This six times difference is the stark reality of using hydrogen for heating compared to heat pumps.
If providing the equivalent amount of heat by the green hydrogen route requires up to six times as much primary energy, it would be necessary to build up to six times as many offshore wind turbines or nuclear power stations, all with their own environmental and resource impacts. Clearly, this electricity capacity would take much longer to build, cost more and would delay decarbonisation. Hence comments from the UK’s Climate Change Committee CEO warning that switching all heating to hydrogen would be “impractical”, particularly when climate change demands rapid and immediate action.
Perhaps it is not quite that simple
Now, you might be thinking, OK that’s great in theory, but you don’t always have renewable electricity being generated when you need your heat pump running and so you will not be able to get that efficiency all of the time.
However, as pointed out by the late Sir David Mackay – the British physicist, mathematician, Regius Professor of Engineering and Chief Scientific Advisor to the UK Department of Energy and Climate Change – even running a heat pump solely on electricity generated by gas power stations would still use less gas and therefore have lower emissions than using a gas boiler.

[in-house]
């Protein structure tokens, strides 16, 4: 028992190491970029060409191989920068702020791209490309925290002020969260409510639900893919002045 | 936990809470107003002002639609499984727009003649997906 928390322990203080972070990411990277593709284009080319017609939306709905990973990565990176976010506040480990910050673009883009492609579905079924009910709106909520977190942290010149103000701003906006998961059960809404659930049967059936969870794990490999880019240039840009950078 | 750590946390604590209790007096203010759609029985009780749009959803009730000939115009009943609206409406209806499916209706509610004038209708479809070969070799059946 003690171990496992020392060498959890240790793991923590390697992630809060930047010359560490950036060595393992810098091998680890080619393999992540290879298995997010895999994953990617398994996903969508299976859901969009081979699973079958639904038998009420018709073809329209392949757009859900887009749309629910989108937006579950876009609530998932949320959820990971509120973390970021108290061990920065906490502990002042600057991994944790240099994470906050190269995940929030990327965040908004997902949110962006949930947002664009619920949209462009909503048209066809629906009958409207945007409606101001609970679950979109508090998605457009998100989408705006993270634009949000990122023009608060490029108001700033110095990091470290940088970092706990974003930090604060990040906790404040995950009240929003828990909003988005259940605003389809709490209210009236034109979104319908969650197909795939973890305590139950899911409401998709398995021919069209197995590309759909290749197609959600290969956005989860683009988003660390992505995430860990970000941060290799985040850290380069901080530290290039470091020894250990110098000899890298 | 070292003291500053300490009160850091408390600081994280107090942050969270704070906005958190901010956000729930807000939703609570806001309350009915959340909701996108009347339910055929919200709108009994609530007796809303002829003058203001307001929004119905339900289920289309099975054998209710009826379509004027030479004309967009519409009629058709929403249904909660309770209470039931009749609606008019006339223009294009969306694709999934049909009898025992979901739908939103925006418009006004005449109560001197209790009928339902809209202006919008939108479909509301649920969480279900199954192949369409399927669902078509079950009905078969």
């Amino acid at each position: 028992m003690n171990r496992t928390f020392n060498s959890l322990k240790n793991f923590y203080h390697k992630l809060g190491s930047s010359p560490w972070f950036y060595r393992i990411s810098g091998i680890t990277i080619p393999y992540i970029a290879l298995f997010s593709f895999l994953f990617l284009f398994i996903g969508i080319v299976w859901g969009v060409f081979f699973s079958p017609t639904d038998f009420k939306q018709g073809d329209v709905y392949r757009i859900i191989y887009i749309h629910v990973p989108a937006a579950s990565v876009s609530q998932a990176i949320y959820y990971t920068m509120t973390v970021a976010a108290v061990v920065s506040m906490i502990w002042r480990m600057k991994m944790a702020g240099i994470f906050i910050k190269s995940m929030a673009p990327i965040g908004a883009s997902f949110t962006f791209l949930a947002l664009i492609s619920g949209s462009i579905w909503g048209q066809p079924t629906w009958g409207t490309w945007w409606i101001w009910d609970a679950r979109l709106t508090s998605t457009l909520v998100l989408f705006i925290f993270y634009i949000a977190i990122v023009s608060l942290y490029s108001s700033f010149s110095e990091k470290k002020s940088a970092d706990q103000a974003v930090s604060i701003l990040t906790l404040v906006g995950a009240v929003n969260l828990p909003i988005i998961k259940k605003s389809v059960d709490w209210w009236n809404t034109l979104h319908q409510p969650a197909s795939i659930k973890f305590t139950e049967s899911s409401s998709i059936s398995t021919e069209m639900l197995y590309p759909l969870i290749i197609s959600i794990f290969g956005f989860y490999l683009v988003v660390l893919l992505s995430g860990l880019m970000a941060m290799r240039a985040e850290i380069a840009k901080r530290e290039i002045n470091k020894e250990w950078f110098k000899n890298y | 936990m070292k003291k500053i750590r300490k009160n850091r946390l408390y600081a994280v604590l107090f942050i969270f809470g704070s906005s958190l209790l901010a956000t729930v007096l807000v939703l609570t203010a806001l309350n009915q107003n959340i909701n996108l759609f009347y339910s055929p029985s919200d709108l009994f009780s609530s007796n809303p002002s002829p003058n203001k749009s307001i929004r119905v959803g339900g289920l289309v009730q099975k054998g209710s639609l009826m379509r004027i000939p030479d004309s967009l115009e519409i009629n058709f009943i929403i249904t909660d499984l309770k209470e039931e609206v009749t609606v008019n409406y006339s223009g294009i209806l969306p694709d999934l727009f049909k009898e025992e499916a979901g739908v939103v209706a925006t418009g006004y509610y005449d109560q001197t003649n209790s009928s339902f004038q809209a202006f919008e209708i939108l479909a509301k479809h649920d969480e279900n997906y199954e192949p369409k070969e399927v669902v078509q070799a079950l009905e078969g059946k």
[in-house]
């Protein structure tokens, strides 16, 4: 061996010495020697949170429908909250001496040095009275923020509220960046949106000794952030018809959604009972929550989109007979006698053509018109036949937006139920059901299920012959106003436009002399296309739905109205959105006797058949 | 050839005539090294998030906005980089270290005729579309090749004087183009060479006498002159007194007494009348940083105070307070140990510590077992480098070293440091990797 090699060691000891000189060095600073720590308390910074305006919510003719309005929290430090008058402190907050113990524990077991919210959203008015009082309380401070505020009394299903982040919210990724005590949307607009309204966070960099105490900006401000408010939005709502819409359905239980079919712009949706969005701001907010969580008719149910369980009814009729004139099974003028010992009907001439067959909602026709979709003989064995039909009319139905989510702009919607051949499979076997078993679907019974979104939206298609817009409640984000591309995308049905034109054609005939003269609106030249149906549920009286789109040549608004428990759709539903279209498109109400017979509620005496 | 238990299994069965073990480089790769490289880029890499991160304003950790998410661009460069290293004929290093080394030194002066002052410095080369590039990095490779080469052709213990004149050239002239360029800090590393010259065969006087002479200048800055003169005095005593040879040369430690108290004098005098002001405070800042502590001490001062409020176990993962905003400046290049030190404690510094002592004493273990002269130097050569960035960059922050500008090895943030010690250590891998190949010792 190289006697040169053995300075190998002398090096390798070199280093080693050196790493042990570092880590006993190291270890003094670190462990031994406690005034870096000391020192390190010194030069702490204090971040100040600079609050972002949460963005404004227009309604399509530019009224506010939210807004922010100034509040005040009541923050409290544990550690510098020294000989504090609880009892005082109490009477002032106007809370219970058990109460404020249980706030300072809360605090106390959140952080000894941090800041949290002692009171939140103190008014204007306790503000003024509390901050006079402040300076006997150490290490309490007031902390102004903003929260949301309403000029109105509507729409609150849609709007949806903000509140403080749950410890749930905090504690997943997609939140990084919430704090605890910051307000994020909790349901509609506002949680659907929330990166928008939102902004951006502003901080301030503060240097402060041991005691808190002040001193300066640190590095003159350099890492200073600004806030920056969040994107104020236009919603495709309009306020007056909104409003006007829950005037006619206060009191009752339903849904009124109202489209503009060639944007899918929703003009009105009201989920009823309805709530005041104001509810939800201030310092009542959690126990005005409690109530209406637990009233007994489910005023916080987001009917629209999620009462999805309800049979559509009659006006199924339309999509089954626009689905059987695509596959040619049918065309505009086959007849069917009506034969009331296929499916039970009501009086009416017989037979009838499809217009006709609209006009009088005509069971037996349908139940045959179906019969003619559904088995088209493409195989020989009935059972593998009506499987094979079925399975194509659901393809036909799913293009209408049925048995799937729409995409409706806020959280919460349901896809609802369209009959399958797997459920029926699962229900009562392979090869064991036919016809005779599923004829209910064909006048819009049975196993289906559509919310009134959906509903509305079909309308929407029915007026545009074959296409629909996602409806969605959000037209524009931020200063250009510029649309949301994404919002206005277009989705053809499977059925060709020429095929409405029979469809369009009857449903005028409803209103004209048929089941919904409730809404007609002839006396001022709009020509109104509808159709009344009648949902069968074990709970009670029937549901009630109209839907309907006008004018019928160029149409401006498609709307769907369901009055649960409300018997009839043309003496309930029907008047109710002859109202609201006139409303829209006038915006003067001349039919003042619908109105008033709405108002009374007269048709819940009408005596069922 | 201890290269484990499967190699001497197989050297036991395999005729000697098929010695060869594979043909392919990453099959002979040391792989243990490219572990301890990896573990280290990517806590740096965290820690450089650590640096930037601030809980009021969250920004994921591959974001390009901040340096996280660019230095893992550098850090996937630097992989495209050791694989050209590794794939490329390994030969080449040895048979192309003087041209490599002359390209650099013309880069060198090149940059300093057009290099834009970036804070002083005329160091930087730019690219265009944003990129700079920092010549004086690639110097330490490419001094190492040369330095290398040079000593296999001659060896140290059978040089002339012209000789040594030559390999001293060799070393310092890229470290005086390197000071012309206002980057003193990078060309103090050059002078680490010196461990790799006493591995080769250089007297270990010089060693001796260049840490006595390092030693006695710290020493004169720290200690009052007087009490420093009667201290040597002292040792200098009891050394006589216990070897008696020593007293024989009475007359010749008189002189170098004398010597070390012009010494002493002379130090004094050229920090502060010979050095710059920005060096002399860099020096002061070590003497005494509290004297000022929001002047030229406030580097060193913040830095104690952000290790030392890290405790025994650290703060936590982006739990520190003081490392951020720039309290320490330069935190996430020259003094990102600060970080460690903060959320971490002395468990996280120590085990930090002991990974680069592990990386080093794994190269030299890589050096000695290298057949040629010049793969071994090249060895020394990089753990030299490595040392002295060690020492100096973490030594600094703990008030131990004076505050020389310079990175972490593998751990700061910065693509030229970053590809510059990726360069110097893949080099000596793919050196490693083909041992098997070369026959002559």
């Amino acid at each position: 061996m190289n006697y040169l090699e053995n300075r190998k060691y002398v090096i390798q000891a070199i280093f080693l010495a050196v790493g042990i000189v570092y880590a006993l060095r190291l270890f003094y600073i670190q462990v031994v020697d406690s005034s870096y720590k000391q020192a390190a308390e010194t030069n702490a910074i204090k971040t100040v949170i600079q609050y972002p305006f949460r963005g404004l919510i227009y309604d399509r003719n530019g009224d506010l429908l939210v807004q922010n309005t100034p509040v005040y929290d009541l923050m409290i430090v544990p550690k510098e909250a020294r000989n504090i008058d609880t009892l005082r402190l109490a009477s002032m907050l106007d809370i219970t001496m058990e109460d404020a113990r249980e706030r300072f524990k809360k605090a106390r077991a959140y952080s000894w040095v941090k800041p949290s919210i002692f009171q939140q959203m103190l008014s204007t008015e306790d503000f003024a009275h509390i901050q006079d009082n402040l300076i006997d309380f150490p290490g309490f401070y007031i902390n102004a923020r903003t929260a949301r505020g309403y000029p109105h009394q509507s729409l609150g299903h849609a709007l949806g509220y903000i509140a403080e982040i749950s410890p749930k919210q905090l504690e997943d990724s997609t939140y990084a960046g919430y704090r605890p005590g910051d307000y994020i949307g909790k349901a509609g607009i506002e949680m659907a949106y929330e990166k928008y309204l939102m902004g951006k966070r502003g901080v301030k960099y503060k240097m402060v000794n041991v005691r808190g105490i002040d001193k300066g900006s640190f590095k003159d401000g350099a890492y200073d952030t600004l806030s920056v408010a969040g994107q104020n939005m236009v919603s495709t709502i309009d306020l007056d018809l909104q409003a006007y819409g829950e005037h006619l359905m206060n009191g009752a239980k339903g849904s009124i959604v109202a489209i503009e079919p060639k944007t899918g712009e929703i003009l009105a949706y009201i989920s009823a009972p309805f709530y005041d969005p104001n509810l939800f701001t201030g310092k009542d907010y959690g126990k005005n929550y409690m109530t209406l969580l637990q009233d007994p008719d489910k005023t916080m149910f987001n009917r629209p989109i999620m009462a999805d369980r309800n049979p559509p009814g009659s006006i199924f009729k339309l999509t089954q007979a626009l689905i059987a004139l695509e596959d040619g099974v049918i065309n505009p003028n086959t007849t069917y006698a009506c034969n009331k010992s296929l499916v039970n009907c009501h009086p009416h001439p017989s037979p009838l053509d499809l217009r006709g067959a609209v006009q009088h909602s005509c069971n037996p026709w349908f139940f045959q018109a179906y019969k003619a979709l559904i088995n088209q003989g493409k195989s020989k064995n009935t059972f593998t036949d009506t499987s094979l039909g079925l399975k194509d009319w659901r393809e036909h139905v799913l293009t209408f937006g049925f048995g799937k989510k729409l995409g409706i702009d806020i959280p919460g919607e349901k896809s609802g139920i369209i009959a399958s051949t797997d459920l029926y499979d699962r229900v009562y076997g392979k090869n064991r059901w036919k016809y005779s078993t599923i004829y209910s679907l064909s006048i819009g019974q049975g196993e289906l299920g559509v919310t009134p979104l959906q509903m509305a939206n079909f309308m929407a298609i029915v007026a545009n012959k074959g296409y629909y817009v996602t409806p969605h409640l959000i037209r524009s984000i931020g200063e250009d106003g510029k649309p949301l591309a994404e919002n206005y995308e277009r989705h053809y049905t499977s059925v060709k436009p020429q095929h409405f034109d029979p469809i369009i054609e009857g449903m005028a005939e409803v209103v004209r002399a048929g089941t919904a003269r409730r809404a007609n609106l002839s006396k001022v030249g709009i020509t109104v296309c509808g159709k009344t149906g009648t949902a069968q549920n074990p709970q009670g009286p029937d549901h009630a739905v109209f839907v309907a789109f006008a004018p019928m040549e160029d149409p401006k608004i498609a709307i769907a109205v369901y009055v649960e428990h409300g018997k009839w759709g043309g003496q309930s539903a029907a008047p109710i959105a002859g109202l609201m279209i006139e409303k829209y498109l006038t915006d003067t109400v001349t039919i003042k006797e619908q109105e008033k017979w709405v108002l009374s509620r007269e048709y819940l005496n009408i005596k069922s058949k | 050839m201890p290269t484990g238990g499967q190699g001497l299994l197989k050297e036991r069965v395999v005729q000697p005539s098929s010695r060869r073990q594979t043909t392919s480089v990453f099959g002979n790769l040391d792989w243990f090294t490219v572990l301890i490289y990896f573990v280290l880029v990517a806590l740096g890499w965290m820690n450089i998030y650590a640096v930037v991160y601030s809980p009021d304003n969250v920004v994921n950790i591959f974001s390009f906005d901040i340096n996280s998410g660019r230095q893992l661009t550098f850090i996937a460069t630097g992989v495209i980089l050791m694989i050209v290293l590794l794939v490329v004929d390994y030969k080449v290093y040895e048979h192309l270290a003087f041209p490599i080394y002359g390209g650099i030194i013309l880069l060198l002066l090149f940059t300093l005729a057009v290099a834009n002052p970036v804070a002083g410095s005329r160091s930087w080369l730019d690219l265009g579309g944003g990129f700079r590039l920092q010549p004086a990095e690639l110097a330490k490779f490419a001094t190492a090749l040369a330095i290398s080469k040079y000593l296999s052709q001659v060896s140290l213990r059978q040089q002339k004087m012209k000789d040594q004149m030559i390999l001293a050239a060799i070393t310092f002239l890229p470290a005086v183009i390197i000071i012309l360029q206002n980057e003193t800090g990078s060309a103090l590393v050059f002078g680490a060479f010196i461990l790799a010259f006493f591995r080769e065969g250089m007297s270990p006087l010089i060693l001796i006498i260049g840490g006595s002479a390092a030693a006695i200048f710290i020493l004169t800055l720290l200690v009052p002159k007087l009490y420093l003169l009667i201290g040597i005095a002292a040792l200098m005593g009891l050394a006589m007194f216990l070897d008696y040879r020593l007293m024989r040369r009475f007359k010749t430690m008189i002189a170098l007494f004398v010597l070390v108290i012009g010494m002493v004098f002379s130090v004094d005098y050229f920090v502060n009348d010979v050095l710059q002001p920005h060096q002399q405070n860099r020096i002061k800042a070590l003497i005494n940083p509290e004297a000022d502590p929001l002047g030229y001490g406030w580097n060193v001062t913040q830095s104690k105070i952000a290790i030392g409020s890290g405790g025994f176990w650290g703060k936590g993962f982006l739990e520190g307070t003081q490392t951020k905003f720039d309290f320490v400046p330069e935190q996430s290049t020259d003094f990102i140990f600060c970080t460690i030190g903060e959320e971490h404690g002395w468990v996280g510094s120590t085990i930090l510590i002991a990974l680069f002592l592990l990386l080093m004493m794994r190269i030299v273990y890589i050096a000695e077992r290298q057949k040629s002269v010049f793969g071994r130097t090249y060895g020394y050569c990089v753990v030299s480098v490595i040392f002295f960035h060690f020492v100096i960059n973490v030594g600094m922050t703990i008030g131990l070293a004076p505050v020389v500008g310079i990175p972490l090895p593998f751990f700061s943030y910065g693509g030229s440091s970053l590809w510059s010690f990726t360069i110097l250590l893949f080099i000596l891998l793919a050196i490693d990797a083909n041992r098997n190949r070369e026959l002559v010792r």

That’s because, even though your gas power station may be only 50% efficient, your heat pump is 300% efficient and that makes the overall process more efficient than burning gas in a boiler.
It’s also important to bear in mind that heat pumps perform less well when it is colder with a performance of possibly 150% (a coefficient of performance of 1.5).
The impracticality of hydrogen is not just limited to expanding the electricity sector to infeasible levels.
Need for speed
Clearly, the climate is changing and atmospheric greenhouse gas concentrations continue to increase.
Slow progress thus far means that the world needs to decarbonise as quickly as possible.
We obviously also need to wean ourselves off increasingly expensive fossil fuels.
This idea is unlikely to ever get beyond limited trials.
A more likely scenario is that more time is wasted considering the idea of burning hydrogen for heat and more is spent funding companies to research it because politicians do not want to take the required difficult decisions.